Canada's Original Think Tank

Trans Mountain Pipeline

Trans Mountain Pipeline

Trans Mountain Pipeline

Hon. Mobina S. B. Jaffer: 

Minister, I would like to thank you for your presence in the Senate today. I am from British Columbia, and I live on the North Shore where I enjoy my beautiful province and its attributes, as do all British Columbians. We British Columbians are worried as to what will happen to our province and our lakes. More importantly, British Columbians are concerned about the heritage we will leave to our grandchildren.

Last Friday, the leader of the Green Party of Canada and member of Parliament, Elizabeth May, was arrested in Burnaby at the Trans Mountain pipeline protest. As she was led away, she put some questions about why she was protesting.

I have had many people from British Columbia call me and say, “Get an answer from the government to the questions she was asking,” and I’m fortunate that you are here today.

These are the questions she asked, and I would like to supply the answers and what the government has to say to her concerns. I have put my questions in front of you so that you would have them right there.

First, she asked why the crude bitumen has to be transported and not refined in Alberta, as it would save hundreds of lakes.

Second, she believes that the permits issued to Kinder Morgan did not represent a proper process. She said that the permits that were issued to Kinder Morgan do not respect the rights of interveners nor the rights of Indigenous peoples on these territories. She said the commitment to build a pipeline in 2018 while we are in a climate crisis is a crime against future generations.

Minister, I have one question: How do we respond to Elizabeth May’s concerns? More importantly, how do we tell British Columbians that the pipeline is for our benefit, as well?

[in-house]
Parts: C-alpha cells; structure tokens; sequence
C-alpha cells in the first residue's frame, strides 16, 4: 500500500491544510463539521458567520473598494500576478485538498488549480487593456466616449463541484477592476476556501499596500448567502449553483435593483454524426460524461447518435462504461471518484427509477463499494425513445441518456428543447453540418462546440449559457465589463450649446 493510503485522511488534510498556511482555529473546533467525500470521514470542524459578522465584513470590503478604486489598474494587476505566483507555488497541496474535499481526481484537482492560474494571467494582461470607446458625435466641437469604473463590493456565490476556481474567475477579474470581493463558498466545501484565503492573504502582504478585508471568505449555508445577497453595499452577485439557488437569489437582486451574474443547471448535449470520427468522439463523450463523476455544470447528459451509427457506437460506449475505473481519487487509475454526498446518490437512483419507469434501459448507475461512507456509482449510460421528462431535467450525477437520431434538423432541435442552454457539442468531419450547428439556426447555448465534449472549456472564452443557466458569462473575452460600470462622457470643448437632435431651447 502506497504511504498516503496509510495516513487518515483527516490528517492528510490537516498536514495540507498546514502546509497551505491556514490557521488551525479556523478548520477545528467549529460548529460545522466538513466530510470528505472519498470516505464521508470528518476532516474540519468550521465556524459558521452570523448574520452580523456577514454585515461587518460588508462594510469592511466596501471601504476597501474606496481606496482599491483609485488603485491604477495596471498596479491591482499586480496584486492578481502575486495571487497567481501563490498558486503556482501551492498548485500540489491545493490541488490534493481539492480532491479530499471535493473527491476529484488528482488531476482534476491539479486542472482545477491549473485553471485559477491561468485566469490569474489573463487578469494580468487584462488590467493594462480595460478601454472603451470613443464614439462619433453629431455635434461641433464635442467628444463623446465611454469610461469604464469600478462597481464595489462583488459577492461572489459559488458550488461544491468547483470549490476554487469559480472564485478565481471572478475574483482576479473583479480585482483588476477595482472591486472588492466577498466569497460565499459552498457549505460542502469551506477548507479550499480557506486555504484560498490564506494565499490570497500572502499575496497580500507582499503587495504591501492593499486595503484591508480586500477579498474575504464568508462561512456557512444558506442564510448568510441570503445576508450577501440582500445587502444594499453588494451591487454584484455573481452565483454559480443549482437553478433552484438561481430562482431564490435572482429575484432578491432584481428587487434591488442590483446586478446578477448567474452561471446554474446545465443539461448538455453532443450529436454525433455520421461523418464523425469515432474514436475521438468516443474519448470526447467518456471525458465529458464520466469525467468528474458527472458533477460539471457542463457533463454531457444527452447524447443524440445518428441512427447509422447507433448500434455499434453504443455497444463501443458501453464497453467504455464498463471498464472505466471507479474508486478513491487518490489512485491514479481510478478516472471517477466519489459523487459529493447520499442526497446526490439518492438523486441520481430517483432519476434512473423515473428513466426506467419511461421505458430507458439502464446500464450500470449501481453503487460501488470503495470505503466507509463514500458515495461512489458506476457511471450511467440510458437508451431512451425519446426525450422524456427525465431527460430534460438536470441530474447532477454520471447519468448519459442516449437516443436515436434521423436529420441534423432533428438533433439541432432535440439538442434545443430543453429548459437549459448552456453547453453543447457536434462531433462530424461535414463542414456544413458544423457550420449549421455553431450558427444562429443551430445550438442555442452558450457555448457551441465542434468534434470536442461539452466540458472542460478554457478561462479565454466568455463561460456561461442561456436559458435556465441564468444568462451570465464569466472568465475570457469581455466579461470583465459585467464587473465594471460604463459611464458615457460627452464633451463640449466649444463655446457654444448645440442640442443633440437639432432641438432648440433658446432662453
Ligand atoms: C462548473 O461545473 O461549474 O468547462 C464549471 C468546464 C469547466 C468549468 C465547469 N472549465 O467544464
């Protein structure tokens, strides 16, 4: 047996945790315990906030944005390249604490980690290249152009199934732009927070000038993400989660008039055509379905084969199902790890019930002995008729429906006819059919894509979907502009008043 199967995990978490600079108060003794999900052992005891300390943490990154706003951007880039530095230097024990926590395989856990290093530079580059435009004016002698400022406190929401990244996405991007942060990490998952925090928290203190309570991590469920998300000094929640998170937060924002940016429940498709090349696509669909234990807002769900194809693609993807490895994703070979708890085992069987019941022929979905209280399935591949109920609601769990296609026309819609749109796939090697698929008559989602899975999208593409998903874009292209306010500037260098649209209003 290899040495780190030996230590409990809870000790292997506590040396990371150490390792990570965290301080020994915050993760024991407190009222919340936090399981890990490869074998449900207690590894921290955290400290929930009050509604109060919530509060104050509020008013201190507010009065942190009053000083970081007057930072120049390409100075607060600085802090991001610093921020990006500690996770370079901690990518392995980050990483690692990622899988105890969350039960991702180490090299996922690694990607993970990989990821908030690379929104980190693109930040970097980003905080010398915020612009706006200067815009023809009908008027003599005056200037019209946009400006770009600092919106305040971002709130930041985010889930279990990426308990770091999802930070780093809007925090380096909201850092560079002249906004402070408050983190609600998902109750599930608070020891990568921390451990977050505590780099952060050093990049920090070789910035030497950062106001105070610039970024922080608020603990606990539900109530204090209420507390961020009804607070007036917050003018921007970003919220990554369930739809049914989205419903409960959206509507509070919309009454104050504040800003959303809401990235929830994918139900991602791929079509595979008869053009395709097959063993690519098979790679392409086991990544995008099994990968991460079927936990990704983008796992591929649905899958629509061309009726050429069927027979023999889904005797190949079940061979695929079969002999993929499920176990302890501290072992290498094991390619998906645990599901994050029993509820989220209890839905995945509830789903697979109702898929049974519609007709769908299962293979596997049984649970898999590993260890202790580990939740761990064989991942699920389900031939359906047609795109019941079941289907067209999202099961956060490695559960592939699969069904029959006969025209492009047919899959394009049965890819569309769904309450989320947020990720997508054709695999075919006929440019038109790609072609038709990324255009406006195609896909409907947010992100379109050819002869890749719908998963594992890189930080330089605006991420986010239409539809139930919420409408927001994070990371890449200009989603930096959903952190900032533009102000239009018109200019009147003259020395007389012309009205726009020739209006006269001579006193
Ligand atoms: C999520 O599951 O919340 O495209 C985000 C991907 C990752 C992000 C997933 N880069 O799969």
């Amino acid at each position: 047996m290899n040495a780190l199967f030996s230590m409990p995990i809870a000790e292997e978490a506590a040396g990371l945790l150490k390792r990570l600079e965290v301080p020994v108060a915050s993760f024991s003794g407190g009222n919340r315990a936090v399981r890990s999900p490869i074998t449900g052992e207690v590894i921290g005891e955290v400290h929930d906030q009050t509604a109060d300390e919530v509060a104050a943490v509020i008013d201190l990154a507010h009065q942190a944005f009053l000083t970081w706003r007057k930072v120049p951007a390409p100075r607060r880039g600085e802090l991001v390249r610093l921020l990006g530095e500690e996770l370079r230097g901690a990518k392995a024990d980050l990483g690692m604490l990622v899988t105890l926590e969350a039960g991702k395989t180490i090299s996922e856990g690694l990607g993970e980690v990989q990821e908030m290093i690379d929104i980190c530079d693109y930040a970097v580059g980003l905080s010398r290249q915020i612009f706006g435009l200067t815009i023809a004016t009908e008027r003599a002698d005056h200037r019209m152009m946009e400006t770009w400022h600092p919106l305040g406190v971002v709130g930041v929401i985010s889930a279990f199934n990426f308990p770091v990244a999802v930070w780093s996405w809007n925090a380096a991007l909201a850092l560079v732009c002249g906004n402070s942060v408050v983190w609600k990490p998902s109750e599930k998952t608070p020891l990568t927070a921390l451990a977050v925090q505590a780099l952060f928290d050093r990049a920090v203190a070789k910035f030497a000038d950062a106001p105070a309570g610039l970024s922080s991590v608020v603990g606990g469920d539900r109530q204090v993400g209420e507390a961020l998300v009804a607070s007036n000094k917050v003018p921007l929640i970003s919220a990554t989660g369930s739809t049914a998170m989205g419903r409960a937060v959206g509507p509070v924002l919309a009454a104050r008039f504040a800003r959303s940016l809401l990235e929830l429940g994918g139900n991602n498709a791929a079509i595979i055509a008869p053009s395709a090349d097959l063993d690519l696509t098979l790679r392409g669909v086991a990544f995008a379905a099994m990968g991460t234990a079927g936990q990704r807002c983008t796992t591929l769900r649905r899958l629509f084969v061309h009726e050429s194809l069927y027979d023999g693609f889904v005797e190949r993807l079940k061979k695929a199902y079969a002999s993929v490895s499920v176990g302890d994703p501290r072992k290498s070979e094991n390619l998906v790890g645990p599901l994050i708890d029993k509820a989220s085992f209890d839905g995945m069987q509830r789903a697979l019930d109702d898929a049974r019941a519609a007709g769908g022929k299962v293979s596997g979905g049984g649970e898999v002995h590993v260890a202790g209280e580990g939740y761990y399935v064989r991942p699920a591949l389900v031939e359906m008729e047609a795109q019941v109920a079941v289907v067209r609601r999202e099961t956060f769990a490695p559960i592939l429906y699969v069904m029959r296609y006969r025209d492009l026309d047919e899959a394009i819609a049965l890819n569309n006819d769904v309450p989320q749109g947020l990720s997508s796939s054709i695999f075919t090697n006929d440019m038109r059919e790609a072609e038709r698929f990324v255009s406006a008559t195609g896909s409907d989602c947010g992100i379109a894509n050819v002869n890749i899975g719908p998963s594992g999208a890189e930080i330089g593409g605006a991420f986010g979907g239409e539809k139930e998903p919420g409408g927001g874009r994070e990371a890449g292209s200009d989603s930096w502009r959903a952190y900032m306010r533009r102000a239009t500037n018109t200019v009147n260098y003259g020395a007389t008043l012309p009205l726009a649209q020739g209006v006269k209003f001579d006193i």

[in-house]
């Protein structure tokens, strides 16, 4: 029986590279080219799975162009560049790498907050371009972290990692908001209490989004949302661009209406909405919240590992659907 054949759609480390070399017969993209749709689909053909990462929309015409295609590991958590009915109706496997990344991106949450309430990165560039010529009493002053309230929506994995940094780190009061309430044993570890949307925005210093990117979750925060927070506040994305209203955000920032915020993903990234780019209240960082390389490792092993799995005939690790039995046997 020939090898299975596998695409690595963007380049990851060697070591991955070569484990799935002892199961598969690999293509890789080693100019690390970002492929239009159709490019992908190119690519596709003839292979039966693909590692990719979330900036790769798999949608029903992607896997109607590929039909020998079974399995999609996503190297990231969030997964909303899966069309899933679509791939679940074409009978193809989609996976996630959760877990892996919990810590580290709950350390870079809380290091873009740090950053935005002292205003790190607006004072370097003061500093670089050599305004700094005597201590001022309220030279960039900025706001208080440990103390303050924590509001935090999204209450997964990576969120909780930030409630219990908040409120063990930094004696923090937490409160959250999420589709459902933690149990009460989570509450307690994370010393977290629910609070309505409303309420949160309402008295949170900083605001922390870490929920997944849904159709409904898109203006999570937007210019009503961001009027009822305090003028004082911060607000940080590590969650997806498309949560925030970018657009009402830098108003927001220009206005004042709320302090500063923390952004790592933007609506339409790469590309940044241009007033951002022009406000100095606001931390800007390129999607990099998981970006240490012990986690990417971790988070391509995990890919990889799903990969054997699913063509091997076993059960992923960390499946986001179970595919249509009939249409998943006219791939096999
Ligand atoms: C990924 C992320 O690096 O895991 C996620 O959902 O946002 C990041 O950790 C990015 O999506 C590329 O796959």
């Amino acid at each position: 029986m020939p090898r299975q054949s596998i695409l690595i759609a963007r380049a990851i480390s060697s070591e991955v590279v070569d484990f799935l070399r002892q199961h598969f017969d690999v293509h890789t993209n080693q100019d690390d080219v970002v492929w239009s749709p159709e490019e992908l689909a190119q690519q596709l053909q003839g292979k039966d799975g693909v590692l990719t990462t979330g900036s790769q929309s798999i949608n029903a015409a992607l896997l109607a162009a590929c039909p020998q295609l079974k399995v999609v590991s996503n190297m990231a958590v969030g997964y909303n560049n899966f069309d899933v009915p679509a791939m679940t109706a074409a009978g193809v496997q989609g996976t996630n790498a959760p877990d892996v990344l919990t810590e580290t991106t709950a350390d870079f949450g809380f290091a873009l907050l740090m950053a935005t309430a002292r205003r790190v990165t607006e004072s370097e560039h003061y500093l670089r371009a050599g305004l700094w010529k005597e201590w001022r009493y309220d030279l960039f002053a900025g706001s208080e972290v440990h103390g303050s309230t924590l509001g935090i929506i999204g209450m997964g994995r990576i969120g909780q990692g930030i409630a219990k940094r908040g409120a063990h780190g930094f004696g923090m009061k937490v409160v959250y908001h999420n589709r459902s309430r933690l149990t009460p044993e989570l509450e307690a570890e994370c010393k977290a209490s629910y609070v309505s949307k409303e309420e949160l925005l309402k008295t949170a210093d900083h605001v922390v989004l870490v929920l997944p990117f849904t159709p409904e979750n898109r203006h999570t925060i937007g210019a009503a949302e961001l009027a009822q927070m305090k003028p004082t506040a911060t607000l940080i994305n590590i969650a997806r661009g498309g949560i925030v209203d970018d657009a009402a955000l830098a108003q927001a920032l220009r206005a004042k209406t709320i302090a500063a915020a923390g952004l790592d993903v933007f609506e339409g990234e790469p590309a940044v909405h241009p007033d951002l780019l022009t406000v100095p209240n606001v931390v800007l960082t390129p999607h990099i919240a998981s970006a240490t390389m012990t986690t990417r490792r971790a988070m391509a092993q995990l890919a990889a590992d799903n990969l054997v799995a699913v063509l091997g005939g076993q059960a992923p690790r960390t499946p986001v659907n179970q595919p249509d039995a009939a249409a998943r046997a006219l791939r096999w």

Hon. Jim Carr, P.C., M.P., Minister of Natural Resources: It is to the benefit of all Canadians, including British Columbians, for the reasons that I suggested.

Perhaps the senator knows that diluted bitumen has been running through that pipe for 30 years and that the pipeline was built in 1953.

Perhaps the senator knows about all of this talk about increased traffic in the Burrard Inlet; there are people who like to say that it is an increase of 700 per cent. That’s right: from five a month to 35 a month. One a day — an increase of one double-hulled tanker a day — in the safety of escorts, in a world-class regime that reflects $1.5 billion of investment into our coastlines — not only the British Columbia coastline, but all of our coastlines.

It’s very important for me to emphasize — and I’m glad I have a chance to emphasize it in front of the senators today — that there is no conversation possible in Canada or anywhere else in the world, any more, about developing resources without attention paid to environmental stewardship at the highest levels and, may I also add, without meaningful consultation with Indigenous peoples.

We believe those are the three pillars of a successful policy for Canada. We believe we are following all three.

What else did you want me to say about Elizabeth May? Is that enough?